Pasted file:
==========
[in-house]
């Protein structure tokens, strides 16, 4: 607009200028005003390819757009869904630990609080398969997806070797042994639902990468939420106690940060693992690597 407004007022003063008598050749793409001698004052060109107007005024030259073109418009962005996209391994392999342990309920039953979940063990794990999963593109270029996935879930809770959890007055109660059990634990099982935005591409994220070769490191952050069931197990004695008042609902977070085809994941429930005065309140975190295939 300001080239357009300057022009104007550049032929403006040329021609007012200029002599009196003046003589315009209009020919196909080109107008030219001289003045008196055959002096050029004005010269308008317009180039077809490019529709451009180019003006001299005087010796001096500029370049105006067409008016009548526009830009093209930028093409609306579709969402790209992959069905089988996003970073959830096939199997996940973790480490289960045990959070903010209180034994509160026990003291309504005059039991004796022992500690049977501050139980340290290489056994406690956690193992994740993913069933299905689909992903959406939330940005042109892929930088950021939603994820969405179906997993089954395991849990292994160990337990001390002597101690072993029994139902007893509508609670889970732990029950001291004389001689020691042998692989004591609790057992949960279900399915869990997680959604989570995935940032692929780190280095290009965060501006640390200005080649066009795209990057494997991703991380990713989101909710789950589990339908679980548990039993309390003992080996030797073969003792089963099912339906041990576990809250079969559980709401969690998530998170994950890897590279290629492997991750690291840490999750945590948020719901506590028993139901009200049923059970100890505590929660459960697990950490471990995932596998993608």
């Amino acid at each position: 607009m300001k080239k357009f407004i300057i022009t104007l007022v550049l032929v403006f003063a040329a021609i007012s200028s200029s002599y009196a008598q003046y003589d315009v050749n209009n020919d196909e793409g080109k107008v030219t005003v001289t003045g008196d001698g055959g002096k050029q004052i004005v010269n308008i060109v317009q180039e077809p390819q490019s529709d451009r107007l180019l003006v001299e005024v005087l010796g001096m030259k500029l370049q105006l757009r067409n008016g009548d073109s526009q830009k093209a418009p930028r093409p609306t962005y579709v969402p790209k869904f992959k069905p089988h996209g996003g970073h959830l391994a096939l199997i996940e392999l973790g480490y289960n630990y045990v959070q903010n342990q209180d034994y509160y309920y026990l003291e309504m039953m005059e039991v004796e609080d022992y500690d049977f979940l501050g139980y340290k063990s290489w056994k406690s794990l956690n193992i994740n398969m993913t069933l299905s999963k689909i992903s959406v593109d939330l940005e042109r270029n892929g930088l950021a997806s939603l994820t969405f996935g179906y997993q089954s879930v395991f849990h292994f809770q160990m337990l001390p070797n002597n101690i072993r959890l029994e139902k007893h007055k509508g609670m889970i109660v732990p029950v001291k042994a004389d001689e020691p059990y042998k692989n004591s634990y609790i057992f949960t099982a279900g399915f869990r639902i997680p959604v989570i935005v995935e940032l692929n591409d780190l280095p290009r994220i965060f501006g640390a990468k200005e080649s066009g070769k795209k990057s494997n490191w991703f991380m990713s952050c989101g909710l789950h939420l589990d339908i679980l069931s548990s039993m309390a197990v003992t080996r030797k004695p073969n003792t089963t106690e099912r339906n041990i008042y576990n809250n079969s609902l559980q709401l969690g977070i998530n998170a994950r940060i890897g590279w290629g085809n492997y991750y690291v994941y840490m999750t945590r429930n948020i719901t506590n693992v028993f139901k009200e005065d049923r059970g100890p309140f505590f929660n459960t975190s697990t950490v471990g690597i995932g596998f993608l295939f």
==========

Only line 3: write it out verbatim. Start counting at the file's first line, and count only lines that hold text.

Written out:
């Amino acid at each position: 607009m300001k080239k357009f407004i300057i022009t104007l007022v550049l032929v403006f003063a040329a021609i007012s200028s200029s002599y009196a008598q003046y003589d315009v050749n209009n020919d196909e793409g080109k107008v030219t005003v001289t003045g008196d001698g055959g002096k050029q004052i004005v010269n308008i060109v317009q180039e077809p390819q490019s529709d451009r107007l180019l003006v001299e005024v005087l010796g001096m030259k500029l370049q105006l757009r067409n008016g009548d073109s526009q830009k093209a418009p930028r093409p609306t962005y579709v969402p790209k869904f992959k069905p089988h996209g996003g970073h959830l391994a096939l199997i996940e392999l973790g480490y289960n630990y045990v959070q903010n342990q209180d034994y509160y309920y026990l003291e309504m039953m005059e039991v004796e609080d022992y500690d049977f979940l501050g139980y340290k063990s290489w056994k406690s794990l956690n193992i994740n398969m993913t069933l299905s999963k689909i992903s959406v593109d939330l940005e042109r270029n892929g930088l950021a997806s939603l994820t969405f996935g179906y997993q089954s879930v395991f849990h292994f809770q160990m337990l001390p070797n002597n101690i072993r959890l029994e139902k007893h007055k509508g609670m889970i109660v732990p029950v001291k042994a004389d001689e020691p059990y042998k692989n004591s634990y609790i057992f949960t099982a279900g399915f869990r639902i997680p959604v989570i935005v995935e940032l692929n591409d780190l280095p290009r994220i965060f501006g640390a990468k200005e080649s066009g070769k795209k990057s494997n490191w991703f991380m990713s952050c989101g909710l789950h939420l589990d339908i679980l069931s548990s039993m309390a197990v003992t080996r030797k004695p073969n003792t089963t106690e099912r339906n041990i008042y576990n809250n079969s609902l559980q709401l969690g977070i998530n998170a994950r940060i890897g590279w290629g085809n492997y991750y690291v994941y840490m999750t945590r429930n948020i719901t506590n693992v028993f139901k009200e005065d049923r059970g100890p309140f505590f929660n459960t975190s697990t950490v471990g690597i995932g596998f993608l295939f």